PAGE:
Understanding Employee Safety & Workplace Risk Factors

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Co-workers in a meeting reviewing a graphEmployee and Workplace Safety: How to Identify and Avoid Common Risks and Dangers

Every now and again, a workplace safety story makes the news because of hazardous conditions that created a tragic scenario. The recent years have seen mining accidents around the globe, explosions that have taken down oil rigs and small towns, and horrific crashes caused by overworked train conductors who go off the rails.

For each one of these examples, however, there are dozens of smaller incidents occurring in companies on an everyday basis. The most common hazards in today’s workplaces include:

Contagious Illnesses

Employees come to work when they are sick because they don’t have available time off or don’t want to use those hours for illness. Every business regardless of industry can fall prey to this safety issue.

Driving Accidents

Accidents that occur during the commute or while driving work vehicles are a leading cause of fatalities. Overtired employees distracted by personal or work-provided mobile devices are a particularly deadly combination.

Workplace Violence

Workplace violence does not only include employee conflicts, it also encompasses violent activity from the outside. Armed robbery is a very real threat for employees of convenience stores, fast-food outlets, pharmacies, banks and other easy targets.

Material Hazards

Industrial employees can experience long-term physical damage from repeated exposure to chemicals of various types. Examples include lead, asbestos, benzene and similar toxins that have been proven to cause cancer and other diseases.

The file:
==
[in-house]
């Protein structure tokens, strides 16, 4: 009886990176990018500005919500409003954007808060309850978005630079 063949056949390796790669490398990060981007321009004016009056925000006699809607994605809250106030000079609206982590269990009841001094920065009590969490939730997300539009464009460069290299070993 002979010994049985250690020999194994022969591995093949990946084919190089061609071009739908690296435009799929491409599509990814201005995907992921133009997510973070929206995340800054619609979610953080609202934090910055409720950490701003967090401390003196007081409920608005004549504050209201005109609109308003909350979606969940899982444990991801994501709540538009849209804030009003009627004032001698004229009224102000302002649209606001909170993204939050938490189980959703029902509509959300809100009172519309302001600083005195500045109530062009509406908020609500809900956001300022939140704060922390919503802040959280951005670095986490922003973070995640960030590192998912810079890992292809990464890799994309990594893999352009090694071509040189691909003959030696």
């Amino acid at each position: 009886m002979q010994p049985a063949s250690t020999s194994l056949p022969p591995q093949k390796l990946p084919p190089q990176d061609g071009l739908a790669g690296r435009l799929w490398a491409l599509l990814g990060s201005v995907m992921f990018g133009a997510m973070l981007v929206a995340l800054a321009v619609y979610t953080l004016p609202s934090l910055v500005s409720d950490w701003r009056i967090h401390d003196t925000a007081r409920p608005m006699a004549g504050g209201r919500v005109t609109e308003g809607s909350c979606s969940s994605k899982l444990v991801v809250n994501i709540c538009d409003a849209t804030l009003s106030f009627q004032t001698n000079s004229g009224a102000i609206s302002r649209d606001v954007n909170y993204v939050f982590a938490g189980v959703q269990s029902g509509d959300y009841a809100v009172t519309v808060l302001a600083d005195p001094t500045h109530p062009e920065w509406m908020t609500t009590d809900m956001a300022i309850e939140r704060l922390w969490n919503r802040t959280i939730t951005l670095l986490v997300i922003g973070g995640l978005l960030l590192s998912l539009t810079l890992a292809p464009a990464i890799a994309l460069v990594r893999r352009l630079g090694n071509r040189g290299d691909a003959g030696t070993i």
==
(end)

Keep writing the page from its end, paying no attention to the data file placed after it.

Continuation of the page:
Equipment and Machinery

Falls and other injuries are a daily workplace occurrence for many employers. Warehouse workers, equipment operators, electricians, construction workers, restaurant employees, and even landscapers are prone to injury.

The Occupational Safety & Health Administration (OSHA) provides ample resources to help companies communicate potential dangers. OSHA’s standard recommendations include:

  • Widely published and disseminated safety policies.
  • Labeling and postering in hazardous areas.
  • Multilingual training classes and materials.
  • Regular medical examinations.
  • Periodic safety inspections.
  • Effective incident reporting system
  • Protective gear for employees.
  • Equipment testing and maintenance.
  • Onsite security for vulnerable facilities.

As an occupational safety professional, it is your responsibility to address all aspects of workplace safety and risk mitigation. There is no doubt that instituting the proper measures adds expense in the short run. Nonetheless, the inherent value of avoiding workplace incidents far exceeds any investments that must be made. The cost of employee litigation, survivor benefits, and bad press cannot truly be measured

Learn More

Learn to identify and analyze potential workplace hazards, infractions and risks through a bachelor of science in occupational safety online. At Eastern Kentucky University, you will gain a graduate-level education by industry-experienced educators and fire and safety professionals who are committed to teaching and preparing you for continued success.